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Ask Tim - Got an insurance technical question on your mind?

Blogs Home >> Ask Tim - Got an insurance technical question on your mind? >> 'Does An After-School Coach Need Her Own Liability Insurance?'
Does An After-School Coach Need Her Own Liability Insurance?

Question: I got an email from an extremely nervous elementary teacher who is a compensated independent contractor coaching volleyball for a charitable organization after school. She was advised by the league that she was covered with CGL insurance by the organization. I advised her to get coach's liability insurance because she is an compensated independent contractor. Please advise..who's right or wrong?

Answer: I'm going to assume that the league has a standard ISO Commercial General Liability Coverage Form (CG 00 01 12 07). Section II--Who Is An Insured states:

1. If you are designated in the Declarations as:

a. An individual, you and your spouse are insureds, but only with respect to the conduct of a business of which you are the sole owner.

b. A partnership or joint venture, you are an insured. Your members, your partners, and their spouses are also insureds, but only with respect to the conduct of your business.

c. A limited liability company, you are an insured. Your members are also insureds, but only with respect to the conduct of your business. Your managers are insureds, but only with respect to their duties as your managers.

d. An organization other than a partnership, joint venture or limited liability company, you are an insured. Your "executive officers" and directors are insureds, but only with respect to their duties as your officers or directors. Your stockholders are also insureds, but only with respect to their liability as stockholders.

e. A trust, you are an insured. Your trustees are also insureds, but only with respect to their duties as trustees.

2. Each of the following is also an insured:

a. Your "volunteer workers" only while performing duties related to the conduct of your business, or your "employees," other than either your "executive officers" (if you are an organization other than a partnership, joint venture or limited liability company) or your managers (if you are a limited liability company), but only for acts within the scope of their employment by you or while performing duties related to the conduct of your business. However, none of these "employees" or "volunteer workers" are insureds for:

(1) "Bodily injury" or "personal and advertising injury":

(a) To you, to your partners or members (if you are a partnership or joint venture), to your members (if you are a limited liability company), to a co-"employee" while in the course of his or her employment or performing duties related to the conduct of your business, or to your other "volunteer workers" while performing duties related to the conduct of your business;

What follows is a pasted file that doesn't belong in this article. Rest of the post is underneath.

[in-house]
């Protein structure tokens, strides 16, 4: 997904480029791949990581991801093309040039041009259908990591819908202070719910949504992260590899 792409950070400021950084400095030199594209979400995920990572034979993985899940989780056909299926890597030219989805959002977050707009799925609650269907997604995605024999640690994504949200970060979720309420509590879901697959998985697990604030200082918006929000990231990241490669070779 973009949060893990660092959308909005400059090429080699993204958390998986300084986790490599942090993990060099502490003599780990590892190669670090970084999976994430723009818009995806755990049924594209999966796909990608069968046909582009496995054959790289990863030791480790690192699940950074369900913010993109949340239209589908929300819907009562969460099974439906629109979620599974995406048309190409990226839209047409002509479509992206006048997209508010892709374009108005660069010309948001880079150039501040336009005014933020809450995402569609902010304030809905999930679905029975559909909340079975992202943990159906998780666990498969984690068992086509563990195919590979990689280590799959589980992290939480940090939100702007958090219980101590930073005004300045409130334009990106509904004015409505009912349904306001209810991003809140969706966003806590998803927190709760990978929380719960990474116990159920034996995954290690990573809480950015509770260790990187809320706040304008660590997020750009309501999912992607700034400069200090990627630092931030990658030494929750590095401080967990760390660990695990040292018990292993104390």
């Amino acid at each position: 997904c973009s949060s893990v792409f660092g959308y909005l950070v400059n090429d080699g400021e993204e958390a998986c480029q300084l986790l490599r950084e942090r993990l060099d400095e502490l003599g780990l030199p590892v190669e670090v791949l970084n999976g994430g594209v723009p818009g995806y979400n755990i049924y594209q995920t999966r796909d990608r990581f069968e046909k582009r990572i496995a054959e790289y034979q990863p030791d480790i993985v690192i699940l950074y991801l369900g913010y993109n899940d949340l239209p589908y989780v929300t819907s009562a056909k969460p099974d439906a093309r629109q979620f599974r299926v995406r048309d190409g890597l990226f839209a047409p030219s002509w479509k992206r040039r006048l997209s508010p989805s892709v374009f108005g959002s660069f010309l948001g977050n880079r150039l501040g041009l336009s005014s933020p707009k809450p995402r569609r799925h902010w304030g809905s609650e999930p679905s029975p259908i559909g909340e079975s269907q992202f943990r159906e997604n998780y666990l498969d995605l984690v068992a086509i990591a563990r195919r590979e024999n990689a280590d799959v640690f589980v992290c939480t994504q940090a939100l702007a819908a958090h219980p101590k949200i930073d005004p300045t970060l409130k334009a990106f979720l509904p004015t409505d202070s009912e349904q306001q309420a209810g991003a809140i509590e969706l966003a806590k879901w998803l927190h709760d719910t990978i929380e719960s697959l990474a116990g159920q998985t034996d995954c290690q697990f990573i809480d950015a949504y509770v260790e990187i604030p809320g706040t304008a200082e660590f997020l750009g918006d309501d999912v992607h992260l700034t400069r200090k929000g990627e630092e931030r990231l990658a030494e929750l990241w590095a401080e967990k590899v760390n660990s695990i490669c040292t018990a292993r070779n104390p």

(b) To the spouse, child, parent, brother or sister of that co-"employee" or "volunteer worker" as a consequence of paragraph (1)(a) above;

(c) For which there is any obligation to share damages with or repay someone else who must pay damages because of the injury described in paragraphs (1)(a) or (b) above; or

(d) Arising out of his or her providing or failing to provide professional health care services.

(2) "Property damage" to property:

(a) Owned, occupied or used by,

(b) Rented to, in the care, custody or control of, or over which physical control is being exercised for any purpose by

you, any of your "employees," "volunteer workers," any partner or member (if you are a partnership or joint venture), or any member (if you are a limited liability company).

Under these terms, the league, its executive officers, directors, volunteers and employees are all insureds. Whether or not the teacher who contacted you is an insured depends on whether or not she can reasonably be considered an employee of the league. If she’s an employee, then the league’s CGL policy covers her; if she’s not, then she needs to get her own coverage. The CGL policy’s definition of “employee” does not help, so a court would probably look at how other organizations (the IRS, the New York Workers’ Compensation Board) would label her. The WCB has a list of 10 criteria for determining an independent contractor on its Web site, as does the IRS. As insurance guys, the determination of whether someone is an employee or independent contractor is above our pay grade, but at least you can refer the teacher to this information so she can make her own determination. If she doesn’t want to take the chance, she might want to just buy her own policy.

Posted on Thursday, Nov 17, 2011 13:14:41 CST by tdodge

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